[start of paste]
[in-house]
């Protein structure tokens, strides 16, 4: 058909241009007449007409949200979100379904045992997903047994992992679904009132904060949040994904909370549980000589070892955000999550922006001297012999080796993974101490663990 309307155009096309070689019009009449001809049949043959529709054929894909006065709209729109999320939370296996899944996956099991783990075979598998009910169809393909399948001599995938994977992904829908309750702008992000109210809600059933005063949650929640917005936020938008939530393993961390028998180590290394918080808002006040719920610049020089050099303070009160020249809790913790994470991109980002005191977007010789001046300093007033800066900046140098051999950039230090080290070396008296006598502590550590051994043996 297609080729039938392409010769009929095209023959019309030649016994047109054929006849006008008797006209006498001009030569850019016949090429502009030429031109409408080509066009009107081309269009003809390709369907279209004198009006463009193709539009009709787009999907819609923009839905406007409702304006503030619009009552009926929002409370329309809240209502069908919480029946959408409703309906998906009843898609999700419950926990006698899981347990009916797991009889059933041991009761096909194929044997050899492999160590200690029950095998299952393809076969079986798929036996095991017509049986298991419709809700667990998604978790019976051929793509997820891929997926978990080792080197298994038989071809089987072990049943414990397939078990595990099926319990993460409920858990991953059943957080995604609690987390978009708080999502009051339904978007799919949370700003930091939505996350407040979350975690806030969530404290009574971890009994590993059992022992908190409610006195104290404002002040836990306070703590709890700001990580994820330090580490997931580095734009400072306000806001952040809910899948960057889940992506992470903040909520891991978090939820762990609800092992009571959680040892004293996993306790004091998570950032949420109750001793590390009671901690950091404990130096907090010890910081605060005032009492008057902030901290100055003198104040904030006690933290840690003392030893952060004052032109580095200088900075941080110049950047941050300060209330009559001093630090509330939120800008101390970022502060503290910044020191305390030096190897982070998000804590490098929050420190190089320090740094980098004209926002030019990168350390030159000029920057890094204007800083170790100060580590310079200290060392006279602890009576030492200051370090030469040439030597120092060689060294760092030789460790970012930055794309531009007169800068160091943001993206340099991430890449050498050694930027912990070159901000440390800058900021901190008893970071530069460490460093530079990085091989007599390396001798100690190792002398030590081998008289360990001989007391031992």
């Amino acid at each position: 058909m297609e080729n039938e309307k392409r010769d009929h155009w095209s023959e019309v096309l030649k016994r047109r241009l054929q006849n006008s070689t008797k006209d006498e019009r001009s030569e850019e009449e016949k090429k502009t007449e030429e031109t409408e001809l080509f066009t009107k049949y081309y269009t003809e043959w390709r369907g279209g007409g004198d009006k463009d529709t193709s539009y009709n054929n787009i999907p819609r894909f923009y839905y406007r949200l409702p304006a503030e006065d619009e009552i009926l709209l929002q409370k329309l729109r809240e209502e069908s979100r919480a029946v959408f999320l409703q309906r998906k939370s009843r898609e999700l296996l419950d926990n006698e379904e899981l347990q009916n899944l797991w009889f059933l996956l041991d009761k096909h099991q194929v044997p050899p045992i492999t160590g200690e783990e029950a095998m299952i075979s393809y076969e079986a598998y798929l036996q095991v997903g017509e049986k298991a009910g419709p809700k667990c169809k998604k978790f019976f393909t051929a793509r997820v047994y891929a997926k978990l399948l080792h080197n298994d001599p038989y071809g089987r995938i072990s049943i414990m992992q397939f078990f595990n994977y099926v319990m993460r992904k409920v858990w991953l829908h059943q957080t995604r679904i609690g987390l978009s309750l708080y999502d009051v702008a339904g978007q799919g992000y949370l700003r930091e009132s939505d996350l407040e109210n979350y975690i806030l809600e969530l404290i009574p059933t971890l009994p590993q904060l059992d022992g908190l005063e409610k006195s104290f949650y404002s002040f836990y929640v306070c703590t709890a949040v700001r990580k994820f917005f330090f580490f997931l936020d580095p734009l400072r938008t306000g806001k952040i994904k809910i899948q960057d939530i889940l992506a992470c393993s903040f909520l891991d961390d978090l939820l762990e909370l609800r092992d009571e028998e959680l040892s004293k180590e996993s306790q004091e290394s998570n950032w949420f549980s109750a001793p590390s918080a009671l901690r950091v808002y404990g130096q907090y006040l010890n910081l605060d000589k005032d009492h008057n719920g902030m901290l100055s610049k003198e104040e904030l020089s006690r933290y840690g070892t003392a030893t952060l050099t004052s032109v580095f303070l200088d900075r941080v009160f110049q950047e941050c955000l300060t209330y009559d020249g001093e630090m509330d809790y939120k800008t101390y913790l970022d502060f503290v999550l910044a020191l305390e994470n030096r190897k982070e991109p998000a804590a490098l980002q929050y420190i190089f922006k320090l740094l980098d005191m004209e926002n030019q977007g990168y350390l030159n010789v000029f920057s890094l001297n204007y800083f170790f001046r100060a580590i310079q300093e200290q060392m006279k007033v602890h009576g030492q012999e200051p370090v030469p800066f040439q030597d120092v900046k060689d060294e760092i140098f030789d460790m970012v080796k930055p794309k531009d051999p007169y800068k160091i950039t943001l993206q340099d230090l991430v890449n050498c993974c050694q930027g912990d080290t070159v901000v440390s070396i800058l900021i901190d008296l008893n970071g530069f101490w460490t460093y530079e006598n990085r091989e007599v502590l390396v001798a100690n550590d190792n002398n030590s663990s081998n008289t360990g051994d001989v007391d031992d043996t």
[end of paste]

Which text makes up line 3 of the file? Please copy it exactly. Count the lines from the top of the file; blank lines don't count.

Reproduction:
């Amino acid at each position: 058909m297609e080729n039938e309307k392409r010769d009929h155009w095209s023959e019309v096309l030649k016994r047109r241009l054929q006849n006008s070689t008797k006209d006498e019009r001009s030569e850019e009449e016949k090429k502009t007449e030429e031109t409408e001809l080509f066009t009107k049949y081309y269009t003809e043959w390709r369907g279209g007409g004198d009006k463009d529709t193709s539009y009709n054929n787009i999907p819609r894909f923009y839905y406007r949200l409702p304006a503030e006065d619009e009552i009926l709209l929002q409370k329309l729109r809240e209502e069908s979100r919480a029946v959408f999320l409703q309906r998906k939370s009843r898609e999700l296996l419950d926990n006698e379904e899981l347990q009916n899944l797991w009889f059933l996956l041991d009761k096909h099991q194929v044997p050899p045992i492999t160590g200690e783990e029950a095998m299952i075979s393809y076969e079986a598998y798929l036996q095991v997903g017509e049986k298991a009910g419709p809700k667990c169809k998604k978790f019976f393909t051929a793509r997820v047994y891929a997926k978990l399948l080792h080197n298994d001599p038989y071809g089987r995938i072990s049943i414990m992992q397939f078990f595990n994977y099926v319990m993460r992904k409920v858990w991953l829908h059943q957080t995604r679904i609690g987390l978009s309750l708080y999502d009051v702008a339904g978007q799919g992000y949370l700003r930091e009132s939505d996350l407040e109210n979350y975690i806030l809600e969530l404290i009574p059933t971890l009994p590993q904060l059992d022992g908190l005063e409610k006195s104290f949650y404002s002040f836990y929640v306070c703590t709890a949040v700001r990580k994820f917005f330090f580490f997931l936020d580095p734009l400072r938008t306000g806001k952040i994904k809910i899948q960057d939530i889940l992506a992470c393993s903040f909520l891991d961390d978090l939820l762990e909370l609800r092992d009571e028998e959680l040892s004293k180590e996993s306790q004091e290394s998570n950032w949420f549980s109750a001793p590390s918080a009671l901690r950091v808002y404990g130096q907090y006040l010890n910081l605060d000589k005032d009492h008057n719920g902030m901290l100055s610049k003198e104040e904030l020089s006690r933290y840690g070892t003392a030893t952060l050099t004052s032109v580095f303070l200088d900075r941080v009160f110049q950047e941050c955000l300060t209330y009559d020249g001093e630090m509330d809790y939120k800008t101390y913790l970022d502060f503290v999550l910044a020191l305390e994470n030096r190897k982070e991109p998000a804590a490098l980002q929050y420190i190089f922006k320090l740094l980098d005191m004209e926002n030019q977007g990168y350390l030159n010789v000029f920057s890094l001297n204007y800083f170790f001046r100060a580590i310079q300093e200290q060392m006279k007033v602890h009576g030492q012999e200051p370090v030469p800066f040439q030597d120092v900046k060689d060294e760092i140098f030789d460790m970012v080796k930055p794309k531009d051999p007169y800068k160091i950039t943001l993206q340099d230090l991430v890449n050498c993974c050694q930027g912990d080290t070159v901000v440390s070396i800058l900021i901190d008296l008893n970071g530069f101490w460490t460093y530079e006598n990085r091989e007599v502590l390396v001798a100690n550590d190792n002398n030590s663990s081998n008289t360990g051994d001989v007391d031992d043996t």